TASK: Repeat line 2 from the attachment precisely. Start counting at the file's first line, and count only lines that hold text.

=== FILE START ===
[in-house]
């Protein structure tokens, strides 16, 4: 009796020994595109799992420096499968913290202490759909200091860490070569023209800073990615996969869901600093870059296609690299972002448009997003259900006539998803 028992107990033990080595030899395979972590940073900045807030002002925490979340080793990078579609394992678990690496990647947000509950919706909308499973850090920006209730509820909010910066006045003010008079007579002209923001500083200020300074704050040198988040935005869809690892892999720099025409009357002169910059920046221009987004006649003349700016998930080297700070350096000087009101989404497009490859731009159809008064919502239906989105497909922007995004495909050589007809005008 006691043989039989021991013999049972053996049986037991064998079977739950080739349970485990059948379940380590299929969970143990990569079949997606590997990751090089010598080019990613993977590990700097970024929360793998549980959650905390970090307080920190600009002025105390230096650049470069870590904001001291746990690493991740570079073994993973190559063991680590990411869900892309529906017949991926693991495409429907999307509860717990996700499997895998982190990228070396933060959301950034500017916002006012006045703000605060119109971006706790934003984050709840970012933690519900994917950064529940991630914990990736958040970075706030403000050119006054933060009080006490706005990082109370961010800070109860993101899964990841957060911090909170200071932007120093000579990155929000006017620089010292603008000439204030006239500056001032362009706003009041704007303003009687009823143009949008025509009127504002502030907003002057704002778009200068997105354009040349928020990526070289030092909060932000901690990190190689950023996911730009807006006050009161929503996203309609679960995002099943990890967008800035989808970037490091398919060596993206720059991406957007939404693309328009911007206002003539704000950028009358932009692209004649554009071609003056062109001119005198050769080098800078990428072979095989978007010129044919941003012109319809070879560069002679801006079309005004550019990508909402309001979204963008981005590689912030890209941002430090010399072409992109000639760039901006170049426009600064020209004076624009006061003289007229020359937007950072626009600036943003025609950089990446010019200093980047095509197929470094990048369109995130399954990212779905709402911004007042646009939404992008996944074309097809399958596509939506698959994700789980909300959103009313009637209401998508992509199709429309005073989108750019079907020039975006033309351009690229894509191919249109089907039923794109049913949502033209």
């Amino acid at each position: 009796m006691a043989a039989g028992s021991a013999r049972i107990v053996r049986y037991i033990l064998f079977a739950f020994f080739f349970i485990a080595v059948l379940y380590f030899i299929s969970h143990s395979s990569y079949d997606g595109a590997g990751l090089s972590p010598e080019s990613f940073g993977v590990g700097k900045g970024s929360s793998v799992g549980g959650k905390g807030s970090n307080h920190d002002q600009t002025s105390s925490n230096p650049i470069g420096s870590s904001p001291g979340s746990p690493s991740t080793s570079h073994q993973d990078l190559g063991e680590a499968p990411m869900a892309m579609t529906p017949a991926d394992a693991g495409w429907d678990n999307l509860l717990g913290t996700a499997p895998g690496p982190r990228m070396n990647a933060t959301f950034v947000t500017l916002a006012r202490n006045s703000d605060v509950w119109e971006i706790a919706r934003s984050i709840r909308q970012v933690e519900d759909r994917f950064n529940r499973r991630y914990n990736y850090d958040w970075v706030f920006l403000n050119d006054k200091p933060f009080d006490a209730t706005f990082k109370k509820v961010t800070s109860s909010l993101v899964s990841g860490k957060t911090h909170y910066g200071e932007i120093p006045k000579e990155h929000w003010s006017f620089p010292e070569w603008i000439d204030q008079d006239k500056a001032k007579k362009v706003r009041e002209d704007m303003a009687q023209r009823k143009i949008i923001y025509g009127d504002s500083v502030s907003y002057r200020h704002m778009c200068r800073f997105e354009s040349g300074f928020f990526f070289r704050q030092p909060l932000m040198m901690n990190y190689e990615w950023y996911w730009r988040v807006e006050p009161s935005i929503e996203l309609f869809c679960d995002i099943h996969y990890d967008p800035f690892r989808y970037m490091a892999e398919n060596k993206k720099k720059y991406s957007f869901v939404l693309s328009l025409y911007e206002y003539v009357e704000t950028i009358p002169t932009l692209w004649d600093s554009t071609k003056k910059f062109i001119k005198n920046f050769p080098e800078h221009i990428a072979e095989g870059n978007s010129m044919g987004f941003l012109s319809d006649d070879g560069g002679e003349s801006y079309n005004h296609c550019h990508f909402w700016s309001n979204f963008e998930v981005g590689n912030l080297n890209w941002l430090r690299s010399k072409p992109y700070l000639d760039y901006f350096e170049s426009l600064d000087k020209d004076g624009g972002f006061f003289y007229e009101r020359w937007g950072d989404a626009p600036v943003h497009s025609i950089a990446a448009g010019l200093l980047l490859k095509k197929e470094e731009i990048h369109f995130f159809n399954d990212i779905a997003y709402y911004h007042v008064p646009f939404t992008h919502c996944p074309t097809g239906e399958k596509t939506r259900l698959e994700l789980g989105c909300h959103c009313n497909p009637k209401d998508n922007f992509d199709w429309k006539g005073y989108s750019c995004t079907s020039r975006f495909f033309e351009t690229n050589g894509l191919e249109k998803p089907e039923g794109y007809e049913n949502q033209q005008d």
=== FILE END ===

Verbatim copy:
């Protein structure tokens, strides 16, 4: 009796020994595109799992420096499968913290202490759909200091860490070569023209800073990615996969869901600093870059296609690299972002448009997003259900006539998803 028992107990033990080595030899395979972590940073900045807030002002925490979340080793990078579609394992678990690496990647947000509950919706909308499973850090920006209730509820909010910066006045003010008079007579002209923001500083200020300074704050040198988040935005869809690892892999720099025409009357002169910059920046221009987004006649003349700016998930080297700070350096000087009101989404497009490859731009159809008064919502239906989105497909922007995004495909050589007809005008 006691043989039989021991013999049972053996049986037991064998079977739950080739349970485990059948379940380590299929969970143990990569079949997606590997990751090089010598080019990613993977590990700097970024929360793998549980959650905390970090307080920190600009002025105390230096650049470069870590904001001291746990690493991740570079073994993973190559063991680590990411869900892309529906017949991926693991495409429907999307509860717990996700499997895998982190990228070396933060959301950034500017916002006012006045703000605060119109971006706790934003984050709840970012933690519900994917950064529940991630914990990736958040970075706030403000050119006054933060009080006490706005990082109370961010800070109860993101899964990841957060911090909170200071932007120093000579990155929000006017620089010292603008000439204030006239500056001032362009706003009041704007303003009687009823143009949008025509009127504002502030907003002057704002778009200068997105354009040349928020990526070289030092909060932000901690990190190689950023996911730009807006006050009161929503996203309609679960995002099943990890967008800035989808970037490091398919060596993206720059991406957007939404693309328009911007206002003539704000950028009358932009692209004649554009071609003056062109001119005198050769080098800078990428072979095989978007010129044919941003012109319809070879560069002679801006079309005004550019990508909402309001979204963008981005590689912030890209941002430090010399072409992109000639760039901006170049426009600064020209004076624009006061003289007229020359937007950072626009600036943003025609950089990446010019200093980047095509197929470094990048369109995130399954990212779905709402911004007042646009939404992008996944074309097809399958596509939506698959994700789980909300959103009313009637209401998508992509199709429309005073989108750019079907020039975006033309351009690229894509191919249109089907039923794109049913949502033209």